Neuroscience and Society Series: Infant Development
From Birth to Two: Prepping for Life
From birth to two years old is marked by great cognitive, emotional, social and physical development in children, and the brain is growing at a rapid pace. Research has enabled professionals and parents to identify developmental milestones for assessing a child’s progress across time. Although children develop according to a predictable sequence of steps, they do not necessarily proceed through them in the same way or at the same time. Every child’s development is unique, influenced by genetics, prenatal development, the care he/she receives after birth, and the experiences prompted by his or her environment. So there is a wide range of what may be considered 'normal' development. Leading scientists will review both basic and clinical research and discuss factors that influence child development from birth to two-years old, helping us understand what to look for, how to interpret what we observe, and what, if anything, can be done to intervene if something goes “wrong.”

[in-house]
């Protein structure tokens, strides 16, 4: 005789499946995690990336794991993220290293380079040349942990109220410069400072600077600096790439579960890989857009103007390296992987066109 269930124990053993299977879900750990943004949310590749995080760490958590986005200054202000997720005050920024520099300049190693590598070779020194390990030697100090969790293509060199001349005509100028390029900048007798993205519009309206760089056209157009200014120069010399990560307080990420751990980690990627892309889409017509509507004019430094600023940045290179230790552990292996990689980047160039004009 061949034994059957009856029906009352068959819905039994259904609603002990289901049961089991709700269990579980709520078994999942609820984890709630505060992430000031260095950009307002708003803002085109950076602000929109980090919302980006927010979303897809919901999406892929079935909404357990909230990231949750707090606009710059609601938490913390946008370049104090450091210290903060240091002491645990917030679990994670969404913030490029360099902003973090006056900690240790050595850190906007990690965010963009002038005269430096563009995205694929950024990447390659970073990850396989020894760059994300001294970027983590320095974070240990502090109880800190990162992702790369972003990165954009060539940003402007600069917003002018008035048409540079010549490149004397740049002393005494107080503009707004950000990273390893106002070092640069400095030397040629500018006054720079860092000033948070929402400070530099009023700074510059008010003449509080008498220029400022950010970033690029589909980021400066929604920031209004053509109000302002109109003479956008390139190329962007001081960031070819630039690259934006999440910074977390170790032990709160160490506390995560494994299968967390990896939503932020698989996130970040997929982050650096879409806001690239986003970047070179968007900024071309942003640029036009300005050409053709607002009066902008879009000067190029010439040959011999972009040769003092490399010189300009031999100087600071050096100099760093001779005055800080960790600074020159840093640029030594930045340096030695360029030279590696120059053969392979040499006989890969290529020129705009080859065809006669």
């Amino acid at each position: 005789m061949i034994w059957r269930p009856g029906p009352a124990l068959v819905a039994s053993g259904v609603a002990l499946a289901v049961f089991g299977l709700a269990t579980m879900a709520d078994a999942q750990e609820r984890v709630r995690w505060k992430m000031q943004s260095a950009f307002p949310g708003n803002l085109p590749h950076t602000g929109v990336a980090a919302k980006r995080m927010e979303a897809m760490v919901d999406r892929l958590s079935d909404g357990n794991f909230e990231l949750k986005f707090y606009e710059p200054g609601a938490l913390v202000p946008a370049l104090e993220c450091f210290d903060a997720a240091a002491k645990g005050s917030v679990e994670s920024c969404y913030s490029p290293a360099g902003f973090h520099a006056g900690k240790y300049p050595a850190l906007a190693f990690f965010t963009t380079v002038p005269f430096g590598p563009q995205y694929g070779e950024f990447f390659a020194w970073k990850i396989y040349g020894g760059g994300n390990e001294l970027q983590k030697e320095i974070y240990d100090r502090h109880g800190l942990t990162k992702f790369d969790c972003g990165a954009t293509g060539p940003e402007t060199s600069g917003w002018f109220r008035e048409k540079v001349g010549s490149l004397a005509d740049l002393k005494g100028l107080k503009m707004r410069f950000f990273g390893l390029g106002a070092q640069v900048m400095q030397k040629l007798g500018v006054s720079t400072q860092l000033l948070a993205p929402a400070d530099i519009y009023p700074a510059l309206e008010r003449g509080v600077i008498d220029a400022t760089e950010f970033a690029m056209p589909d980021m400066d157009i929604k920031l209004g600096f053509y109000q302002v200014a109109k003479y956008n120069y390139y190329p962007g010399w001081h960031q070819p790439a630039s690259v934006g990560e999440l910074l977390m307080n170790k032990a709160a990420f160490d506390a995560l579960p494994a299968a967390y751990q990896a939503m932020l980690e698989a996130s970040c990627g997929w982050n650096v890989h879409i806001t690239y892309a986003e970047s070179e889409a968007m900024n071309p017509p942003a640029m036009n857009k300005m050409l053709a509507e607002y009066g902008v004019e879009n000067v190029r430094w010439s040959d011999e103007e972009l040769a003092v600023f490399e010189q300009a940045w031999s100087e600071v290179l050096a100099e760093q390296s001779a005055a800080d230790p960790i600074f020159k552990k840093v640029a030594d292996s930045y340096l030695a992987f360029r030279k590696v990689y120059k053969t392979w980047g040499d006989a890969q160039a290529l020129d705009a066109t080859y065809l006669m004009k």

Lisa Freund, Ph.D.
Chief, Child Development and Behavior Branch
Eunice Kennedy Shriver National Institute of Child Health and Human Development, NIH
Pat Levitt, Ph.D.
Simms/Mann Chair in Developmental Neurogenetics, Institute for the Developing Mind, Children's Hospital Los Angeles and WM Keck Provost Professor of Neurogenetics, Keck School of Medicine, University of Southern California
Lisa H. Shulman, M.D.
Associate Professor of Pediatrics and Director, Infant/Toddler Team, Rose F. Kennedy Center Children's Evaluation and Rehabilitation Center, Albert Einstein College of Medicine